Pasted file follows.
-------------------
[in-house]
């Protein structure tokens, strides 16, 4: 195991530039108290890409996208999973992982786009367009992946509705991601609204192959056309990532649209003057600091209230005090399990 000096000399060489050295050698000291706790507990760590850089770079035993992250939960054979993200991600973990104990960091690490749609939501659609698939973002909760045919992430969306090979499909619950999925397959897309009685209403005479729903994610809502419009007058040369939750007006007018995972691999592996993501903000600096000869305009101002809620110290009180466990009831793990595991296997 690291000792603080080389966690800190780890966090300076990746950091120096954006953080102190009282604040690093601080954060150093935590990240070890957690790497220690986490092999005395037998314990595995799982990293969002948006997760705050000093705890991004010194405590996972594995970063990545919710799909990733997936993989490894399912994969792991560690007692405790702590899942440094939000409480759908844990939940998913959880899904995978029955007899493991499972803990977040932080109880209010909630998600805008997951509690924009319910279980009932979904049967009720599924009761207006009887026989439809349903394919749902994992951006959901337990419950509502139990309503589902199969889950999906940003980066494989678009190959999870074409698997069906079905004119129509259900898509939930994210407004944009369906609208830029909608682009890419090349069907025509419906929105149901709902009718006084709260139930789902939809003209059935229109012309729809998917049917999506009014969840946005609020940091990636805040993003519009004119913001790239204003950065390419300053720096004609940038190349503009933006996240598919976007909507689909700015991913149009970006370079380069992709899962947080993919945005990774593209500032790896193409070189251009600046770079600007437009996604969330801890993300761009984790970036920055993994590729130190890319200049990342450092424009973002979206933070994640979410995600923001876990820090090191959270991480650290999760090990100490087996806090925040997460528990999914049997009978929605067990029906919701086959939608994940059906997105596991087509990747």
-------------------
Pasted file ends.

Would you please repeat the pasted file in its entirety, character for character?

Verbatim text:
[in-house]
């Protein structure tokens, strides 16, 4: 195991530039108290890409996208999973992982786009367009992946509705991601609204192959056309990532649209003057600091209230005090399990 000096000399060489050295050698000291706790507990760590850089770079035993992250939960054979993200991600973990104990960091690490749609939501659609698939973002909760045919992430969306090979499909619950999925397959897309009685209403005479729903994610809502419009007058040369939750007006007018995972691999592996993501903000600096000869305009101002809620110290009180466990009831793990595991296997 690291000792603080080389966690800190780890966090300076990746950091120096954006953080102190009282604040690093601080954060150093935590990240070890957690790497220690986490092999005395037998314990595995799982990293969002948006997760705050000093705890991004010194405590996972594995970063990545919710799909990733997936993989490894399912994969792991560690007692405790702590899942440094939000409480759908844990939940998913959880899904995978029955007899493991499972803990977040932080109880209010909630998600805008997951509690924009319910279980009932979904049967009720599924009761207006009887026989439809349903394919749902994992951006959901337990419950509502139990309503589902199969889950999906940003980066494989678009190959999870074409698997069906079905004119129509259900898509939930994210407004944009369906609208830029909608682009890419090349069907025509419906929105149901709902009718006084709260139930789902939809003209059935229109012309729809998917049917999506009014969840946005609020940091990636805040993003519009004119913001790239204003950065390419300053720096004609940038190349503009933006996240598919976007909507689909700015991913149009970006370079380069992709899962947080993919945005990774593209500032790896193409070189251009600046770079600007437009996604969330801890993300761009984790970036920055993994590729130190890319200049990342450092424009973002979206933070994640979410995600923001876990820090090191959270991480650290999760090990100490087996806090925040997460528990999914049997009978929605067990029906919701086959939608994940059906997105596991087509990747």